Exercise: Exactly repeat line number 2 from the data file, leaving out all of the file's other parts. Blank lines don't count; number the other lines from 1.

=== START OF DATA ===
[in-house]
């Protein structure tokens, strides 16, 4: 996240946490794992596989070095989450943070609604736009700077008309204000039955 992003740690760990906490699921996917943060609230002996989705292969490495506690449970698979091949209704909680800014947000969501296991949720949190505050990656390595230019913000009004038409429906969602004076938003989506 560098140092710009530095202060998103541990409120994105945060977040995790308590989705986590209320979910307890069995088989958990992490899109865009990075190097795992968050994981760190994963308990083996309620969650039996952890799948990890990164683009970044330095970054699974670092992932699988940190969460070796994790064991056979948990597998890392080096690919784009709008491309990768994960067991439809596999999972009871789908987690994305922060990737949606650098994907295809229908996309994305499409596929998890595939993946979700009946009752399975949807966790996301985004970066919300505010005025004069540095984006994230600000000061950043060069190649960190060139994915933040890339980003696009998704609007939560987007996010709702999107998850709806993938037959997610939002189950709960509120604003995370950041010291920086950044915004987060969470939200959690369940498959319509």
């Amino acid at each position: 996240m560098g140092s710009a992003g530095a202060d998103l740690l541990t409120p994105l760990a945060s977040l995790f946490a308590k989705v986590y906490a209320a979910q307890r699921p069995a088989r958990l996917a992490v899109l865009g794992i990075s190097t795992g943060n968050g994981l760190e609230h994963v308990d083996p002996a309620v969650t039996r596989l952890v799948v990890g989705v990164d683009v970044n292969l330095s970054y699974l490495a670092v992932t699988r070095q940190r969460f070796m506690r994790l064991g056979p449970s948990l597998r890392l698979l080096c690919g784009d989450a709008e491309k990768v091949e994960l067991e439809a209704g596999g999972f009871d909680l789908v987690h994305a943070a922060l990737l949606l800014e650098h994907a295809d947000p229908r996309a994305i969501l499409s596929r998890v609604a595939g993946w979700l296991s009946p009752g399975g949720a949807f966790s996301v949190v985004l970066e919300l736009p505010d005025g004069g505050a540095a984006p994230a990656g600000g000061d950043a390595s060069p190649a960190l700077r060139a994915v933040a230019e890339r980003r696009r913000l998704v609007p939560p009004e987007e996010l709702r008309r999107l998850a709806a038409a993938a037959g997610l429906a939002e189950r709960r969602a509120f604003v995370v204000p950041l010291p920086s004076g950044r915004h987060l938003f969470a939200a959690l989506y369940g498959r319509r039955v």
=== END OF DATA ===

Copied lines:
């Protein structure tokens, strides 16, 4: 996240946490794992596989070095989450943070609604736009700077008309204000039955 992003740690760990906490699921996917943060609230002996989705292969490495506690449970698979091949209704909680800014947000969501296991949720949190505050990656390595230019913000009004038409429906969602004076938003989506 560098140092710009530095202060998103541990409120994105945060977040995790308590989705986590209320979910307890069995088989958990992490899109865009990075190097795992968050994981760190994963308990083996309620969650039996952890799948990890990164683009970044330095970054699974670092992932699988940190969460070796994790064991056979948990597998890392080096690919784009709008491309990768994960067991439809596999999972009871789908987690994305922060990737949606650098994907295809229908996309994305499409596929998890595939993946979700009946009752399975949807966790996301985004970066919300505010005025004069540095984006994230600000000061950043060069190649960190060139994915933040890339980003696009998704609007939560987007996010709702999107998850709806993938037959997610939002189950709960509120604003995370950041010291920086950044915004987060969470939200959690369940498959319509």